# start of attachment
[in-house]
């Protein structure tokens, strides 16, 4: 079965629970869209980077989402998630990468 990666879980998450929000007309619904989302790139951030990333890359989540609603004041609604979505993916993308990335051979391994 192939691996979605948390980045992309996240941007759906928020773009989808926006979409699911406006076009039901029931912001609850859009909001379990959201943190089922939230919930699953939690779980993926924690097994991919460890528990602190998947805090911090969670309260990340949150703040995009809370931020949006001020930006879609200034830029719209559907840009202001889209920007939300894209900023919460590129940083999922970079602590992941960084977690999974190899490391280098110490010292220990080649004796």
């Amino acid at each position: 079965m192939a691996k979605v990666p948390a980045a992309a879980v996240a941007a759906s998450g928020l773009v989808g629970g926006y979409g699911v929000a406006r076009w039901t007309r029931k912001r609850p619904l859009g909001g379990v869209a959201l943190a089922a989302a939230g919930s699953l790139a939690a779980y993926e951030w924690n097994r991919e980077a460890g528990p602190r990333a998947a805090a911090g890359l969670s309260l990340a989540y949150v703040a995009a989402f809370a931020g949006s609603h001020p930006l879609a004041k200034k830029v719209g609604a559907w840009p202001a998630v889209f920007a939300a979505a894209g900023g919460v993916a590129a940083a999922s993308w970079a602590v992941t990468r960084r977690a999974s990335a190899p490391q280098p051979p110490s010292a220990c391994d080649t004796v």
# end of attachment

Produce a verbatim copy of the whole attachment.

[in-house]
């Protein structure tokens, strides 16, 4: 079965629970869209980077989402998630990468 990666879980998450929000007309619904989302790139951030990333890359989540609603004041609604979505993916993308990335051979391994 192939691996979605948390980045992309996240941007759906928020773009989808926006979409699911406006076009039901029931912001609850859009909001379990959201943190089922939230919930699953939690779980993926924690097994991919460890528990602190998947805090911090969670309260990340949150703040995009809370931020949006001020930006879609200034830029719209559907840009202001889209920007939300894209900023919460590129940083999922970079602590992941960084977690999974190899490391280098110490010292220990080649004796």
């Amino acid at each position: 079965m192939a691996k979605v990666p948390a980045a992309a879980v996240a941007a759906s998450g928020l773009v989808g629970g926006y979409g699911v929000a406006r076009w039901t007309r029931k912001r609850p619904l859009g909001g379990v869209a959201l943190a089922a989302a939230g919930s699953l790139a939690a779980y993926e951030w924690n097994r991919e980077a460890g528990p602190r990333a998947a805090a911090g890359l969670s309260l990340a989540y949150v703040a995009a989402f809370a931020g949006s609603h001020p930006l879609a004041k200034k830029v719209g609604a559907w840009p202001a998630v889209f920007a939300a979505a894209g900023g919460v993916a590129a940083a999922s993308w970079a602590v992941t990468r960084r977690a999974s990335a190899p490391q280098p051979p110490s010292a220990c391994d080649t004796v």